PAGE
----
18 of the 23 incubations spiked with volcanic ash showed significantly more phytoplankton growth and chlorophyll than the control (nothing added) incubations (Figure 1). Additionally, the incubations spiked with volcanic ash also had more enhanced phytoplankton growth and productivity than the samples with only iron added. This suggests that the volcanic ash released other limiting micronutrients to the Southern Ocean phytoplankton. Browning et al. hypothesized that manganese is another limiting micronutrient. The initial seawater manganese concentration was among the lowest ever measured in the ocean and the volcanic ash happens to contain manganese.
Interestingly, the volcanic ash released less iron than the artificial iron solution added to some of the incubations. This indicates that there was a co-limitation of iron and manganese in these Southern Ocean surface waters. So, adding only iron, even if in higher concentrations, was not as effective since there was so little manganese.
The addition of volcanic ash to seawater samples from the Southern Ocean clearly demonstrated that it increased the overall growth and productivity of phytoplankton in this region. This increase in phytoplankton growth could draw down massive amounts of atmospheric carbon dioxide into the deep ocean. This drawdown occurs by the phytoplankton taking in carbon dioxide during photosynthesis, then sinking to the depths of the ocean when they die.
So, during massive volcanic eruptions, the ash ejected high into the atmosphere could ignite a short period of carbon sequestration in HNLC regions. One thing is clear: volcanic ash is fertilizer to the ocean!
Cover Images source: http://villabalisale.com/uncategorized/erruption-in-indonesia
I received a Ph.D. in oceanography in 2014 from the Graduate School of Oceanography (URI) and am finishing up a post-doc at the University of Maryland Center for Environmental Science (Horn Point Laboratory). I am now the Research Coordinator for the Delaware National Estuarine Research Reserve.
Carbon is my favorite element and my past times include cooking new vegetarian foods, running, and dressing up my cat!
3 thoughts on “Volcanic ash, fertilizer for the ocean?”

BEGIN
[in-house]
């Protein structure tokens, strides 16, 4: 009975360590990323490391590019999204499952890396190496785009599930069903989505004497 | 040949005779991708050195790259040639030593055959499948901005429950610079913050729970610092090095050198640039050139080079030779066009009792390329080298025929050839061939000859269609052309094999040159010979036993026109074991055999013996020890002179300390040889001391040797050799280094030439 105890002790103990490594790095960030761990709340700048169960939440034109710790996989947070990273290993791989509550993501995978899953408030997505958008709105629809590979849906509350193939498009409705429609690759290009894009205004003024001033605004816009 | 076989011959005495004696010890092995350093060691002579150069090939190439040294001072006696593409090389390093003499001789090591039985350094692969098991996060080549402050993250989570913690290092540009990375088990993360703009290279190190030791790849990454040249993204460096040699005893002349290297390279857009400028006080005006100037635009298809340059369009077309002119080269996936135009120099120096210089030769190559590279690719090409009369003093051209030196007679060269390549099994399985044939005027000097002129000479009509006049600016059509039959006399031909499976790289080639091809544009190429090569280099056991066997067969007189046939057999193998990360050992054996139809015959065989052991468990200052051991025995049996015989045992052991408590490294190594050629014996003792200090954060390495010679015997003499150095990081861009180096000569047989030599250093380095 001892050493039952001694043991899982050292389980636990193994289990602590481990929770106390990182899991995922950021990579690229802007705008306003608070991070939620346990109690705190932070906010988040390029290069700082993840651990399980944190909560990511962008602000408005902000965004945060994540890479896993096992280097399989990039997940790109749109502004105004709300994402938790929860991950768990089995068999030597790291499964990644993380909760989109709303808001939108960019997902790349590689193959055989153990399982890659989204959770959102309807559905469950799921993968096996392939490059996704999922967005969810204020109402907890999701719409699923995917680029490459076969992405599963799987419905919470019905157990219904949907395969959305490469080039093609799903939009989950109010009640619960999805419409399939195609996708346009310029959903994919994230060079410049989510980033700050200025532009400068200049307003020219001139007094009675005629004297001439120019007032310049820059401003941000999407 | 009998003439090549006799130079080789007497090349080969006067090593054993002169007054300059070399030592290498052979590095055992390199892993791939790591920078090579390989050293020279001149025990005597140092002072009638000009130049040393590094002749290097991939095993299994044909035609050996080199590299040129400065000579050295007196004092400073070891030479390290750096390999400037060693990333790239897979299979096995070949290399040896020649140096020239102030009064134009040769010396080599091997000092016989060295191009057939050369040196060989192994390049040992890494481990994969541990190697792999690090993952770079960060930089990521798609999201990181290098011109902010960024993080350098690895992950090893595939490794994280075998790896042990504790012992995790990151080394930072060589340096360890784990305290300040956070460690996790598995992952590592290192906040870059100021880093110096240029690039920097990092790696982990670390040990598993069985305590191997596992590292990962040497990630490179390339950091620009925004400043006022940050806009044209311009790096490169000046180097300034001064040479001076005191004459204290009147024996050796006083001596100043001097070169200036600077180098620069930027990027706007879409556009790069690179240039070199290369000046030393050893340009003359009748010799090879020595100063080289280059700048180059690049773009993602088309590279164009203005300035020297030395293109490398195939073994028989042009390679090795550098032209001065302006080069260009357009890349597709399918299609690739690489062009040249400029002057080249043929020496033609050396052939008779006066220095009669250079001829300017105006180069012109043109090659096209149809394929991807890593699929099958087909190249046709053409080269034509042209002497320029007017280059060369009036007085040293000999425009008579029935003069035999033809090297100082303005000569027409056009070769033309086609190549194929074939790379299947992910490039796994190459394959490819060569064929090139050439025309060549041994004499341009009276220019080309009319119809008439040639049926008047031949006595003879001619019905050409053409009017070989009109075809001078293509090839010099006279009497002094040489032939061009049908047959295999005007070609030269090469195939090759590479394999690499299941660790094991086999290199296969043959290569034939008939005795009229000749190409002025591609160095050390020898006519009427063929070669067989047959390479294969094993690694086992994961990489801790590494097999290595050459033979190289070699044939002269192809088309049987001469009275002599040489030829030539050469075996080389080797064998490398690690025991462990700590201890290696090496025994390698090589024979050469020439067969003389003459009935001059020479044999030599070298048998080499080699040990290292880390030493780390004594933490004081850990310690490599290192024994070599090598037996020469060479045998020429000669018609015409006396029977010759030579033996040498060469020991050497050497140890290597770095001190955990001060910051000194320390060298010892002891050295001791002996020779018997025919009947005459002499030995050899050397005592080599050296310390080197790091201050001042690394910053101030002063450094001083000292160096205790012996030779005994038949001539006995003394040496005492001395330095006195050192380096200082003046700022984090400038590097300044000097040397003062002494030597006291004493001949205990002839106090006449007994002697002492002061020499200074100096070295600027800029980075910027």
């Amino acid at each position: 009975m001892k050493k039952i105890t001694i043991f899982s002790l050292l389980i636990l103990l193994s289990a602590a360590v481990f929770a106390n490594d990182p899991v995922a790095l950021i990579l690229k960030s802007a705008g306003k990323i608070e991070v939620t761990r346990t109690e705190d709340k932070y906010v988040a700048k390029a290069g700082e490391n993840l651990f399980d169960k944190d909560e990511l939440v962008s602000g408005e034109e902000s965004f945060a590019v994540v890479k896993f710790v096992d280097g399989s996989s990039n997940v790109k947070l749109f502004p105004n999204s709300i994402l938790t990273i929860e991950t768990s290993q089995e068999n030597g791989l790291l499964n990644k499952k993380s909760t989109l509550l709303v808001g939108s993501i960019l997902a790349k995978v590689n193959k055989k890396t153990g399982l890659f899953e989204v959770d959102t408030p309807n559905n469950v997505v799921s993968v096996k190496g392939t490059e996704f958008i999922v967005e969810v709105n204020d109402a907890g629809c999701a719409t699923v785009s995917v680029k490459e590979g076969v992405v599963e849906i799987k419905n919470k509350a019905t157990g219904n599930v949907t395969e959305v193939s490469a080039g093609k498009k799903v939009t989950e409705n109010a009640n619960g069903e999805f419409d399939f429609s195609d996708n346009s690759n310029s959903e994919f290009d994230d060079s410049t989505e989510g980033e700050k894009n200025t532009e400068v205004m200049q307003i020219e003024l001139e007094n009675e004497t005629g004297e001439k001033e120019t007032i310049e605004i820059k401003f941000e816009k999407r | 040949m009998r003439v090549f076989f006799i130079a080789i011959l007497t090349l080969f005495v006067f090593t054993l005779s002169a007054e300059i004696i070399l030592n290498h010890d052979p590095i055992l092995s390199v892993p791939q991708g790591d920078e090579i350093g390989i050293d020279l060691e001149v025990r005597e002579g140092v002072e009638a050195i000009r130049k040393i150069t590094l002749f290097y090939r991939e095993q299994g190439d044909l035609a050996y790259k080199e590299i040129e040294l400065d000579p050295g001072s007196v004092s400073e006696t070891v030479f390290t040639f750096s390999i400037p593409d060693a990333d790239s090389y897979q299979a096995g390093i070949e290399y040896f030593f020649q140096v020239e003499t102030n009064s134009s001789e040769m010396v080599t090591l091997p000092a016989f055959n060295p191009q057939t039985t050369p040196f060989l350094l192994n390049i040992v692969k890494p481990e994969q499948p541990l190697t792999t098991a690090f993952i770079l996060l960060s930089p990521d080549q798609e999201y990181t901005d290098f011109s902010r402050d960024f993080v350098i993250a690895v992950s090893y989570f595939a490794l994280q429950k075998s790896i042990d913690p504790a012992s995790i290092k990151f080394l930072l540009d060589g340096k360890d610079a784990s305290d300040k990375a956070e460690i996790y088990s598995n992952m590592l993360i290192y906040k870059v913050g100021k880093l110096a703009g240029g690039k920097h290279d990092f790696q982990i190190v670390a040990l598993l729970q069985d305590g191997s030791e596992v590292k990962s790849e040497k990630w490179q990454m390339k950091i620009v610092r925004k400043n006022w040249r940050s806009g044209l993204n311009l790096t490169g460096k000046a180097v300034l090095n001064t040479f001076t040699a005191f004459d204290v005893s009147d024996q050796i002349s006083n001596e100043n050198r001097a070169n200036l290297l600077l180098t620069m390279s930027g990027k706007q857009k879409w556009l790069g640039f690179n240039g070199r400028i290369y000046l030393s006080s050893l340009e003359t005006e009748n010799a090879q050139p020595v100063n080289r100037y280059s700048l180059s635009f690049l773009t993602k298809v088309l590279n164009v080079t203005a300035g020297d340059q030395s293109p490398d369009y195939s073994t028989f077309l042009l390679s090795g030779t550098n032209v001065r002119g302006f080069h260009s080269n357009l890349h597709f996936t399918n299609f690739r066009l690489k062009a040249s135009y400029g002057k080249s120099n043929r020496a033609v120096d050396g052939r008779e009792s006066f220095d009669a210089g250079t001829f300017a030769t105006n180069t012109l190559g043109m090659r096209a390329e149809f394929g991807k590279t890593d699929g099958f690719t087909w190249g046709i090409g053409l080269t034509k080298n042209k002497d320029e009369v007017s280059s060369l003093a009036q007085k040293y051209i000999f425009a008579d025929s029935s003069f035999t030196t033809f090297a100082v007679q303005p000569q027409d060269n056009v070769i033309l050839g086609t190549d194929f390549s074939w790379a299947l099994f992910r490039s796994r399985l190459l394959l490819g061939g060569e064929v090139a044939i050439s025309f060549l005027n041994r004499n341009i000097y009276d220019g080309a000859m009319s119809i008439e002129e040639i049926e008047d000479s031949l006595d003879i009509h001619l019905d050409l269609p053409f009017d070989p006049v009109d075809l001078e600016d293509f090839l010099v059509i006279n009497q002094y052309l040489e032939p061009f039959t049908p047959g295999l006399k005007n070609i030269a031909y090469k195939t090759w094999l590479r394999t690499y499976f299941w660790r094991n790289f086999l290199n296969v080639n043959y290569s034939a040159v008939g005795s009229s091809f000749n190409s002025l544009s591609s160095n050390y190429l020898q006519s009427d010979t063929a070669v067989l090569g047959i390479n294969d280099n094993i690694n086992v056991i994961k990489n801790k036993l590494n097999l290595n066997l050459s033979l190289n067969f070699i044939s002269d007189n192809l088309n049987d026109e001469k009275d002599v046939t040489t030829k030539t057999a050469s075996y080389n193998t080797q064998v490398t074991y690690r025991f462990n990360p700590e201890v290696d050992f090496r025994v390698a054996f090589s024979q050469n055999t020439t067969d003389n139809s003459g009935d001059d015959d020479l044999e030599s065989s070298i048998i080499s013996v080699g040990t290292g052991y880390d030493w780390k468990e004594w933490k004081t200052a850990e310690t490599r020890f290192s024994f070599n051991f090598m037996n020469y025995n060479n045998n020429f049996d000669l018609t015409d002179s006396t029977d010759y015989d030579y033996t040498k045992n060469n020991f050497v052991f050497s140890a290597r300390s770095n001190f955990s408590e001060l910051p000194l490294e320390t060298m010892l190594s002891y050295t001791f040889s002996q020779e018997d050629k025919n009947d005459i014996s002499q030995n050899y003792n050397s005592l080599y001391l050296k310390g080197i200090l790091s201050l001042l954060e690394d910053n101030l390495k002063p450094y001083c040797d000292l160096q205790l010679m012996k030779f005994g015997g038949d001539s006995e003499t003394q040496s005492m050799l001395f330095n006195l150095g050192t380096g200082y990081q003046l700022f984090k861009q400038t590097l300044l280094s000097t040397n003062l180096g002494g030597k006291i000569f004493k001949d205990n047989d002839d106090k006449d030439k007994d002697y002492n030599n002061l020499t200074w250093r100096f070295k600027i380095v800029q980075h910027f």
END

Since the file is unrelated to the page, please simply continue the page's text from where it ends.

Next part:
If one was so inclined to add Iron and Manganese, one should likely consider following the Redfield Ratio as a guideline, that is, one could estimate that each molecule of iron added will likely accrete at least 106 molecules or more of carbon into biomass, provided sufficient Phosphate and Nitrates are present.
The elements of biodegradation would not have significant effect, as the minerals would be re-released and re-cycled.
The trace requirements of the Iron and Manganese could likely be refined further and adjusted for suitability to the locations.
I do think that Iron addition to HNLC tracts would greatly influence carbon absorption by the ocean, but I shudder to think that that they are teaching the following in our institutions of higher learning:
“This drawdown occurs by the phytoplankton taking in carbon dioxide during photosynthesis, then sinking to the depths of the ocean when they die.”
Dead algae will biodegrade and live algae may be consumed. It’s as if they are proceeding downward in a sterile environment. Many biological reactions will occur, and some might actually wreak havoc.
The most likely event, would be an increase in the local fisheries of numerous species, all competing to eat the algae, or to eat the algae eating species.
This might not be the solution to Global Warming, but it might be easier to tolerate the climate change with fresh seafood on the table.
My Humble Opinion.